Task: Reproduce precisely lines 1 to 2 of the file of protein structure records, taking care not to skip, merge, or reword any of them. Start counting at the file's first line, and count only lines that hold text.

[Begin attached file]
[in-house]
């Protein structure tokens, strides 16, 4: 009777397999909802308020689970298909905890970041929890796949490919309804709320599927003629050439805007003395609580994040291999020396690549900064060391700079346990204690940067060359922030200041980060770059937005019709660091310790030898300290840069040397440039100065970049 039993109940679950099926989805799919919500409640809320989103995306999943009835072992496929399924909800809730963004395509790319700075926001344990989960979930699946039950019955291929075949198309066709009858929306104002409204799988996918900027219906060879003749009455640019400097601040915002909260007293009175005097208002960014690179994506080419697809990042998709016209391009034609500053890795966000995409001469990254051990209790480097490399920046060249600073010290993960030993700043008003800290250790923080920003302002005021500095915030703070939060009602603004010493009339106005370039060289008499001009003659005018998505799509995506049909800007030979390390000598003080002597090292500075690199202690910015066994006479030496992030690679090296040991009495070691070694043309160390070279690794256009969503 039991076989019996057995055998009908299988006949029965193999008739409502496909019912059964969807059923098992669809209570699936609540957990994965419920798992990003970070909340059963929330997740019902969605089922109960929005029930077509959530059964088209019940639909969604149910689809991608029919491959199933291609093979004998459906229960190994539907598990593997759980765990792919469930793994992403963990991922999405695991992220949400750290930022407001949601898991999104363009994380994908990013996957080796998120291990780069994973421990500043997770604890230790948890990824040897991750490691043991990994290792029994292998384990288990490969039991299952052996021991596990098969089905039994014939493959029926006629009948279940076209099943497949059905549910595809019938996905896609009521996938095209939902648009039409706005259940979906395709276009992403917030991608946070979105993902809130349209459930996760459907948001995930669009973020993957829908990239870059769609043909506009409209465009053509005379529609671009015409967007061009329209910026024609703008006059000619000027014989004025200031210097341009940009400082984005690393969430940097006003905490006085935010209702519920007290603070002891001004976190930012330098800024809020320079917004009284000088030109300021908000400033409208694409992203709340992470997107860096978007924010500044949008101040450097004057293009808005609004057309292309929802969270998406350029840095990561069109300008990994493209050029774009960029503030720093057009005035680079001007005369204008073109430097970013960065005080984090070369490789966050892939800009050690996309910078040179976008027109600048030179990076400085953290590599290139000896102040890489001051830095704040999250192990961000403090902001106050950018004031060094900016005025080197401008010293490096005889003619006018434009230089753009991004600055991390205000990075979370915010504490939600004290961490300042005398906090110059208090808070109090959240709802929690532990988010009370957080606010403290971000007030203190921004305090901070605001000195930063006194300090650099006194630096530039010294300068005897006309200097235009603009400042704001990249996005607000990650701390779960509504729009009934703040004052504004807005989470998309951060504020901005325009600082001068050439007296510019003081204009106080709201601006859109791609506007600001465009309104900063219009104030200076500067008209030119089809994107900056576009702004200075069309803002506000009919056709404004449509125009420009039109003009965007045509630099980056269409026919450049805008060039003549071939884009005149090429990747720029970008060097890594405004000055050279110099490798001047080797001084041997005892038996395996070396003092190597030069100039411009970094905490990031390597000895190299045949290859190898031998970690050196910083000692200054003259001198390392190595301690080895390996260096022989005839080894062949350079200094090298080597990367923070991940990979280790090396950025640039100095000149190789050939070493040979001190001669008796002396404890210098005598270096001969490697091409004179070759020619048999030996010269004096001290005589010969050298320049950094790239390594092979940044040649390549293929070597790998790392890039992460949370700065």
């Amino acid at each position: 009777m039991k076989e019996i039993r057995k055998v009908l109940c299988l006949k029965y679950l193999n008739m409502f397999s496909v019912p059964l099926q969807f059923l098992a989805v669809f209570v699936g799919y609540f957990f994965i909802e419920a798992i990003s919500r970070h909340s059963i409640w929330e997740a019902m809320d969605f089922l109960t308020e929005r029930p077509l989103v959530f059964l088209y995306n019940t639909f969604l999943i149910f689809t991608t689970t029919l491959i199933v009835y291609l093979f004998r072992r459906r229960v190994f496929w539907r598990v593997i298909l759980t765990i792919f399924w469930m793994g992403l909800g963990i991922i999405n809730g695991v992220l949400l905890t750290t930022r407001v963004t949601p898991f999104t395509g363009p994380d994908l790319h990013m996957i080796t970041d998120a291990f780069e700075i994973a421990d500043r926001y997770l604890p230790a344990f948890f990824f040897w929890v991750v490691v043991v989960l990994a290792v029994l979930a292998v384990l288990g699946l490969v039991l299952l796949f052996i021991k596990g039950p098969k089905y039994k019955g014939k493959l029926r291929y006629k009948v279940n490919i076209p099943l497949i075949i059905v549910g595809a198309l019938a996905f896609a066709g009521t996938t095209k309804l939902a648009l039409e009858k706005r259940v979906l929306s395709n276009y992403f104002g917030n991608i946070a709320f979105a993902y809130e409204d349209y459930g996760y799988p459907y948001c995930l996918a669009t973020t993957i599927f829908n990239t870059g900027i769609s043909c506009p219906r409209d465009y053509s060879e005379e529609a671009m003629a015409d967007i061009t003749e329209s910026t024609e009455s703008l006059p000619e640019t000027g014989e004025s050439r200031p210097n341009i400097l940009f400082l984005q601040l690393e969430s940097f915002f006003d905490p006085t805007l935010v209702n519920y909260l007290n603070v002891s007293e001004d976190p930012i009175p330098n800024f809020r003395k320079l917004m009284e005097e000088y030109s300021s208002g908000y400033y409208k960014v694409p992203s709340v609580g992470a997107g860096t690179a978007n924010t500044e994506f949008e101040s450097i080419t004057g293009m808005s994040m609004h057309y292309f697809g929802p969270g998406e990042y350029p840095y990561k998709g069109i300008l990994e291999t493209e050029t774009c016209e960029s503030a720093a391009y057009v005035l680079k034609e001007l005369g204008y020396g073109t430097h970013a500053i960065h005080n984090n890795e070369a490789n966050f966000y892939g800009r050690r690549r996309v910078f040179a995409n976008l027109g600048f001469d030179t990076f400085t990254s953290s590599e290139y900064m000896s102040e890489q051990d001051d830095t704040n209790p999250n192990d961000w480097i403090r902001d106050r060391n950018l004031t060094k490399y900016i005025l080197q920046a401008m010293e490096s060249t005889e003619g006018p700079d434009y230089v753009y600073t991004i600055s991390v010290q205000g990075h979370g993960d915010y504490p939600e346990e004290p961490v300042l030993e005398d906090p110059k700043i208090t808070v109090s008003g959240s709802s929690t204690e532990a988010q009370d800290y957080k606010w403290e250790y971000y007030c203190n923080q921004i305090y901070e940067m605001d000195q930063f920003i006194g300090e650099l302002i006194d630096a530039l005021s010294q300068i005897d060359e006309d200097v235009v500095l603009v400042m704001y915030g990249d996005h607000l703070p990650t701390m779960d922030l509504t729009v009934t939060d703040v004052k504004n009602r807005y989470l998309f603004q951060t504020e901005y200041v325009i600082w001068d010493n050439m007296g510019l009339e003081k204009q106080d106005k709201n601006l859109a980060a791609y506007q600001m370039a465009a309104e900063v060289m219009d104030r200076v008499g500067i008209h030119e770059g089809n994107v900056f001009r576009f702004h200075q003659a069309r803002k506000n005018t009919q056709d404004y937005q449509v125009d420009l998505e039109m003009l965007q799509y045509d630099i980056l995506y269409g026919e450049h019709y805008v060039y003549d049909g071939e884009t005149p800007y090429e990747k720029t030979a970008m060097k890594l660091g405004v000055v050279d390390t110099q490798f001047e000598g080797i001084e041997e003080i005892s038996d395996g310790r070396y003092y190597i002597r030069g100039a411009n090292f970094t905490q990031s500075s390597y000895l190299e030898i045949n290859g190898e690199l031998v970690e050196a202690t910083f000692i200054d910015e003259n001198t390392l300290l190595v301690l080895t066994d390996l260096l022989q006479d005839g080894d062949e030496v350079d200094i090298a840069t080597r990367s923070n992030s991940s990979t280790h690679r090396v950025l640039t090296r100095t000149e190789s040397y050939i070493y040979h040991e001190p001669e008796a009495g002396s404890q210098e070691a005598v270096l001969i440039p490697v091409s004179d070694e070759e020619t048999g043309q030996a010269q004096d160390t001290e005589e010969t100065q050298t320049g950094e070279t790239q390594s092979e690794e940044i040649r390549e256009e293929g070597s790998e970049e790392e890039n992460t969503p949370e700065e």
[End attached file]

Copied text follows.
[in-house]
């Protein structure tokens, strides 16, 4: 009777397999909802308020689970298909905890970041929890796949490919309804709320599927003629050439805007003395609580994040291999020396690549900064060391700079346990204690940067060359922030200041980060770059937005019709660091310790030898300290840069040397440039100065970049 039993109940679950099926989805799919919500409640809320989103995306999943009835072992496929399924909800809730963004395509790319700075926001344990989960979930699946039950019955291929075949198309066709009858929306104002409204799988996918900027219906060879003749009455640019400097601040915002909260007293009175005097208002960014690179994506080419697809990042998709016209391009034609500053890795966000995409001469990254051990209790480097490399920046060249600073010290993960030993700043008003800290250790923080920003302002005021500095915030703070939060009602603004010493009339106005370039060289008499001009003659005018998505799509995506049909800007030979390390000598003080002597090292500075690199202690910015066994006479030496992030690679090296040991009495070691070694043309160390070279690794256009969503 039991076989019996057995055998009908299988006949029965193999008739409502496909019912059964969807059923098992669809209570699936609540957990994965419920798992990003970070909340059963929330997740019902969605089922109960929005029930077509959530059964088209019940639909969604149910689809991608029919491959199933291609093979004998459906229960190994539907598990593997759980765990792919469930793994992403963990991922999405695991992220949400750290930022407001949601898991999104363009994380994908990013996957080796998120291990780069994973421990500043997770604890230790948890990824040897991750490691043991990994290792029994292998384990288990490969039991299952052996021991596990098969089905039994014939493959029926006629009948279940076209099943497949059905549910595809019938996905896609009521996938095209939902648009039409706005259940979906395709276009992403917030991608946070979105993902809130349209459930996760459907948001995930669009973020993957829908990239870059769609043909506009409209465009053509005379529609671009015409967007061009329209910026024609703008006059000619000027014989004025200031210097341009940009400082984005690393969430940097006003905490006085935010209702519920007290603070002891001004976190930012330098800024809020320079917004009284000088030109300021908000400033409208694409992203709340992470997107860096978007924010500044949008101040450097004057293009808005609004057309292309929802969270998406350029840095990561069109300008990994493209050029774009960029503030720093057009005035680079001007005369204008073109430097970013960065005080984090070369490789966050892939800009050690996309910078040179976008027109600048030179990076400085953290590599290139000896102040890489001051830095704040999250192990961000403090902001106050950018004031060094900016005025080197401008010293490096005889003619006018434009230089753009991004600055991390205000990075979370915010504490939600004290961490300042005398906090110059208090808070109090959240709802929690532990988010009370957080606010403290971000007030203190921004305090901070605001000195930063006194300090650099006194630096530039010294300068005897006309200097235009603009400042704001990249996005607000990650701390779960509504729009009934703040004052504004807005989470998309951060504020901005325009600082001068050439007296510019003081204009106080709201601006859109791609506007600001465009309104900063219009104030200076500067008209030119089809994107900056576009702004200075069309803002506000009919056709404004449509125009420009039109003009965007045509630099980056269409026919450049805008060039003549071939884009005149090429990747720029970008060097890594405004000055050279110099490798001047080797001084041997005892038996395996070396003092190597030069100039411009970094905490990031390597000895190299045949290859190898031998970690050196910083000692200054003259001198390392190595301690080895390996260096022989005839080894062949350079200094090298080597990367923070991940990979280790090396950025640039100095000149190789050939070493040979001190001669008796002396404890210098005598270096001969490697091409004179070759020619048999030996010269004096001290005589010969050298320049950094790239390594092979940044040649390549293929070597790998790392890039992460949370700065």